Small wheels made for fast acceleration and ease with uphills. The steepest hill I climbed during the testing phase was about 500 meters of 10% grade and it felt great. The braking and shifting components on my Biria folder were of good quality, well tuned (thanks Bike Attack), and felt precise and responsive.

However, small wheels also made the Biria very sensitive to even the smallest bumps in the road and created significant oversteer. These two combined meant that when I rode down hills, one particular bump caused me to veer off unexpectedly. Another issue was that the maximum extended length of seat post is just right for my height of 5’ 9”. So it might be a bit small for bigger people.

When I arrived at work, instead of locking the bike outside, I saved more time, folded it up, and took it inside. I will say that 24 pounds is not insignifcant to carry, and moreover, the limited space in my office made storing the Biria a challenge (but obviously easier than a full size). When I went grocery shopping, I actually forgot my lock, so I folded up the Biria and put it my shopping cart. Easy enough. But good thing I was only shopping for a few things, because the bike took up about the whole cart space. Brompton folders have innovated the concept of rollers and “Eazy wheels” which allows the rider to push and use the folded Brompton much like a shopping cart.

Overall, the Biria is a well built folder with standard features. It rides nearly like a full size, and is easy to fold and unfold.

From my past experiences and brief time with the Biria, I feel that the following situations would make the Biria useful, and in some cases, more advantageous than a full size:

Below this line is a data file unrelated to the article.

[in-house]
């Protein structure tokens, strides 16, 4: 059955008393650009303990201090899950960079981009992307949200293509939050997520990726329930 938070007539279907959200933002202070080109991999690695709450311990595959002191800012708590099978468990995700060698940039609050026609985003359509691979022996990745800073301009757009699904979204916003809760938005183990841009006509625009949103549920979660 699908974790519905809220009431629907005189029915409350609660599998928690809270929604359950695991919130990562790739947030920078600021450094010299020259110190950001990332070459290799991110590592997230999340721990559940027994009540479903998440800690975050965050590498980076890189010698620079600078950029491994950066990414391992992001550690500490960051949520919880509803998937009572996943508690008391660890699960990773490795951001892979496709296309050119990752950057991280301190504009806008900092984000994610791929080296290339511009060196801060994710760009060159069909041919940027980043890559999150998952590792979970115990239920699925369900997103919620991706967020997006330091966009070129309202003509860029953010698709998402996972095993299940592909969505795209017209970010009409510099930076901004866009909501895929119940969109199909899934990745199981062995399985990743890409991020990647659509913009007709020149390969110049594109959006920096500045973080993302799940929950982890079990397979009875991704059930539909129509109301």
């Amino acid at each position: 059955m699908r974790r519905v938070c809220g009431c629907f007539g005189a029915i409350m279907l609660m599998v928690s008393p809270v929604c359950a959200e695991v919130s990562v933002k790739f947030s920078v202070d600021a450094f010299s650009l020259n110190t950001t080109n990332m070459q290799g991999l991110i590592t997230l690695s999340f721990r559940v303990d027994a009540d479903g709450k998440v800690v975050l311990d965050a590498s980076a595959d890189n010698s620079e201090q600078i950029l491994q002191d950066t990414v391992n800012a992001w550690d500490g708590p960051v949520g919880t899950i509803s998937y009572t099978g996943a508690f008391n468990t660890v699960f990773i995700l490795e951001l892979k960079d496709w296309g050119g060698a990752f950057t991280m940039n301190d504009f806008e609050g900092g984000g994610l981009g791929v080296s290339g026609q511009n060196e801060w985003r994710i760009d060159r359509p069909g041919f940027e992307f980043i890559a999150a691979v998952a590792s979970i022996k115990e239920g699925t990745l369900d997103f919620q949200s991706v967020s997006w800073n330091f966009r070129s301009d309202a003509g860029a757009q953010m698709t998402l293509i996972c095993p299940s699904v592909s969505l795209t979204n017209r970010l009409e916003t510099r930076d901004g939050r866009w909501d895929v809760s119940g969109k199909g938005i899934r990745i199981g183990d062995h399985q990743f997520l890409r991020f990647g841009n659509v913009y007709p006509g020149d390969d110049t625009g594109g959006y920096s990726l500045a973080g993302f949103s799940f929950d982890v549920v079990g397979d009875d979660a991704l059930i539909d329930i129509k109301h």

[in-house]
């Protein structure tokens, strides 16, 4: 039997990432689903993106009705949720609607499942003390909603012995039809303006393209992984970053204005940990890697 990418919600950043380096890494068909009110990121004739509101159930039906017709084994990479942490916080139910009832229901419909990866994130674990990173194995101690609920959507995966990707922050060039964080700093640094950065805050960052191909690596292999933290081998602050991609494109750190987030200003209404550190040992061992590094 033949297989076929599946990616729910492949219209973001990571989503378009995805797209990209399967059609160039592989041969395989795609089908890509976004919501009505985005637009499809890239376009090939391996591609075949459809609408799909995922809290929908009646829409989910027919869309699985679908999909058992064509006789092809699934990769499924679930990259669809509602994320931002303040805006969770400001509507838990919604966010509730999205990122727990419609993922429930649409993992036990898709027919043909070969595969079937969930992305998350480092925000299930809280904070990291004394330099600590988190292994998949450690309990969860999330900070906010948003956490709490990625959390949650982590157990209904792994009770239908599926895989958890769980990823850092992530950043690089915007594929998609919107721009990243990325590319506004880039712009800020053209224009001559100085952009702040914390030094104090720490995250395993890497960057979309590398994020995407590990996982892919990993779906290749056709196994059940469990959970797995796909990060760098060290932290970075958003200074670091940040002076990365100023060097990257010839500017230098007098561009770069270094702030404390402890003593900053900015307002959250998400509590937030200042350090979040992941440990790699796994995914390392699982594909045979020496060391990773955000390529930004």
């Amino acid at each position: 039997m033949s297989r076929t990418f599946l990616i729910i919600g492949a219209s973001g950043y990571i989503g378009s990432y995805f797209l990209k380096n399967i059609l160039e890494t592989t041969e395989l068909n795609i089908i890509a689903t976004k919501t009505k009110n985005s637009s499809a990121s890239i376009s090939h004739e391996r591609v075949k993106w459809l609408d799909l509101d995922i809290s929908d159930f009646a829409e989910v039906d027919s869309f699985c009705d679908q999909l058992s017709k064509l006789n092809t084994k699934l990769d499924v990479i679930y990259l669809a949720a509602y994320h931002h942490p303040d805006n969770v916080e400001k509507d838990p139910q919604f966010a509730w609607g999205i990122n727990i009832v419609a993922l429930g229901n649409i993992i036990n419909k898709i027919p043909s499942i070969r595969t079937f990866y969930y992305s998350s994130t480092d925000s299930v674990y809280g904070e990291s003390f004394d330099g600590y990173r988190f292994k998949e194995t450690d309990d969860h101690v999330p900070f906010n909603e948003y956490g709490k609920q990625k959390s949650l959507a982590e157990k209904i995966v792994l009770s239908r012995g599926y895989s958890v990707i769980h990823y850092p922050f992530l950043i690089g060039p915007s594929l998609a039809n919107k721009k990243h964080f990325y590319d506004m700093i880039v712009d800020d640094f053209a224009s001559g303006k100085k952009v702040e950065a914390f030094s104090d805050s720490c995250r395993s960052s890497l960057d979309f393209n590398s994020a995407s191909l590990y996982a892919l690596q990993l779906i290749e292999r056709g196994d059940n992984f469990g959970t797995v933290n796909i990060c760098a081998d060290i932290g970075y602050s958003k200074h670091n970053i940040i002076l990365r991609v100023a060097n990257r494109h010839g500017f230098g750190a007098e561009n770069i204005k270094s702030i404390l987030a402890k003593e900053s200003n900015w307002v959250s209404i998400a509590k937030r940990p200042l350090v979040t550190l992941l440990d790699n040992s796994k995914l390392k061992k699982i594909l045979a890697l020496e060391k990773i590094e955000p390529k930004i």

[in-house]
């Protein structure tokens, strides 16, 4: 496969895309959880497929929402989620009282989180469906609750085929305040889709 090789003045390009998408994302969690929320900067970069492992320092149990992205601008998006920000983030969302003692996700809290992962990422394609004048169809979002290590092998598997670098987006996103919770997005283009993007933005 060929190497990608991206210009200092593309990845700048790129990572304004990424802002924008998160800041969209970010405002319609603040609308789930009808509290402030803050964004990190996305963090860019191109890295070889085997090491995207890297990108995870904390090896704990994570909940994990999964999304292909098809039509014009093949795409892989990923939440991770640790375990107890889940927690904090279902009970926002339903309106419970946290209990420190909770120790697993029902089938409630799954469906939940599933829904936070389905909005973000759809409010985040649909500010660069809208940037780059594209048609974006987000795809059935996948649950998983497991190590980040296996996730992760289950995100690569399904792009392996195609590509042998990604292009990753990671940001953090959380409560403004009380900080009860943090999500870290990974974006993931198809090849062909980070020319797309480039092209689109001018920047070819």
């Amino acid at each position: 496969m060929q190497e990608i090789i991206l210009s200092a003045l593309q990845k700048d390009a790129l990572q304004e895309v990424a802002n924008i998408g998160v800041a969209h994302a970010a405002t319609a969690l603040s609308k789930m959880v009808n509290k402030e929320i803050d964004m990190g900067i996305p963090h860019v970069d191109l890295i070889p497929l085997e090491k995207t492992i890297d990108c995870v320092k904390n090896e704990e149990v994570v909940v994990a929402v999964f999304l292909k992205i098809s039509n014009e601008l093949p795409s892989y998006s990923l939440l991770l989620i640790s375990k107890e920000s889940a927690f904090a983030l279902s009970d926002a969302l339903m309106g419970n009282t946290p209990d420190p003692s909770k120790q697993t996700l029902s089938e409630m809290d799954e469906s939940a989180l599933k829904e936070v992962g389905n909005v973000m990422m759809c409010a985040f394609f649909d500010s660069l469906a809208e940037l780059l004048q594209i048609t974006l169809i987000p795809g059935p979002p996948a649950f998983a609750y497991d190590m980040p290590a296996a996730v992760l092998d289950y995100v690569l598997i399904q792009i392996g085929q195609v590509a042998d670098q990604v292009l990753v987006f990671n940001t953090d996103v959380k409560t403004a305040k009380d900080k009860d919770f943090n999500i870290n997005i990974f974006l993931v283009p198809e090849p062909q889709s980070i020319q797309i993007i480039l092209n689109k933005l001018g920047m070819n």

1. Park away from a busy (e.g. downtown) area, then bike in, avoiding parking nightmares and often expensive fees.
2. Bring with you on vacation in your car, RV etc. Great for short range exploration without the hassle of trying to find parking or storing a full size on a rack.
3. If you bike to work and then go out to dinner after, you can easily put the folder into your friend’s trunk, and then after a night out, then bike back from that location. In contrast, I have never been able to store my full size in my friend’s trunk. In these situations, I either had to bike to the restaurant from work or carpool with my friend and then have him drive me back to the workplace where I parked my bike.
4. Store the folder in a car that needs to be dropped off at the mechanic and bike back home (if your mechanic is near your home).

Do good and ride well.

Redline R530 — Review

In my first impressions of the Redline R530, I promised to come back in a few weeks with a full review. It’s been more than a few weeks, but finally, I’m ready!

Redline R530

I’ve had a chance to ride the R530 for a couple months now; I’ve put 300 or 400 miles on it so I feel I’ve got a good grasp of what this bike is capable of — where it shines and where it doesn’t.

As mentioned in my first article about the bike, this machine comes with a couple of components not usually seen on commuter bikes…in particular, the Shimano roller brakes. In addition, this bike comes stock with a rear rack, fenders, a good kickstand, full chainguard and even a handlebar-mounted bell! Apparently, someone at Redline is listening to what folks want in a city bike. Styling-wise, the bike has a very European flavor, with full chainguard and a very upright and commanding rider position.

The parts spec, for the MSRP of $589.99, is quite adequate — a buyer gets a lot of functional value for that price. With the rack, fenders and chainguard, this bike is truly a “turnkey” commuter option. The only accessories needed would be front and rear lights (which often come stock on similarly-spec’ed but far more expensive bikes). And Redline didn’t skimp on hardware: all mounting bolts for the rack and fenders appear to be stainless steel. Because I am totally out of storage room at my house and my wife was tired of a bike in the kitchen, I was forced to store this bike out in the elements…and am happy to say that no rust has appeared anywhere! The same goes with the chain — I’m not exactly sure of the brand (I suspect KMC), but it is completely rust-free. The chainguard is partly to thank for that, but in addition, the chain itself has a matte silver finish that shrugs off grime and corrosion. Good stuff.